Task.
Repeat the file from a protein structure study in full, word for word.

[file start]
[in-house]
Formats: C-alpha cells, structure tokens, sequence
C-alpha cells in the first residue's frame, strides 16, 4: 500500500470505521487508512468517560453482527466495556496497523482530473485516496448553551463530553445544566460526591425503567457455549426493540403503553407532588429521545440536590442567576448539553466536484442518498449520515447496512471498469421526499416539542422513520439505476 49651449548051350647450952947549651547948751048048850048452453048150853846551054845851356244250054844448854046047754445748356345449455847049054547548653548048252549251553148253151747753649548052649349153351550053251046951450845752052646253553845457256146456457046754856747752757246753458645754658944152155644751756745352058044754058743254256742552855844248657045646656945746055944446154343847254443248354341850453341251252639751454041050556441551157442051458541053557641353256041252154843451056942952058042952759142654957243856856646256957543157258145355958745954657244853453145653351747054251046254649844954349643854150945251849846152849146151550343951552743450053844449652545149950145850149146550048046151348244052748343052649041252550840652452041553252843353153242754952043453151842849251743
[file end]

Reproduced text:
[in-house]
Formats: C-alpha cells, structure tokens, sequence
C-alpha cells in the first residue's frame, strides 16, 4: 500500500470505521487508512468517560453482527466495556496497523482530473485516496448553551463530553445544566460526591425503567457455549426493540403503553407532588429521545440536590442567576448539553466536484442518498449520515447496512471498469421526499416539542422513520439505476 49651449548051350647450952947549651547948751048048850048452453048150853846551054845851356244250054844448854046047754445748356345449455847049054547548653548048252549251553148253151747753649548052649349153351550053251046951450845752052646253553845457256146456457046754856747752757246753458645754658944152155644751756745352058044754058743254256742552855844248657045646656945746055944446154343847254443248354341850453341251252639751454041050556441551157442051458541053557641353256041252154843451056942952058042952759142654957243856856646256957543157258145355958745954657244853453145653351747054251046254649844954349643854150945251849846152849146151550343951552743450053844449652545149950145850149146550048046151348244052748343052649041252550840652452041553252843353153242754952043453151842849251743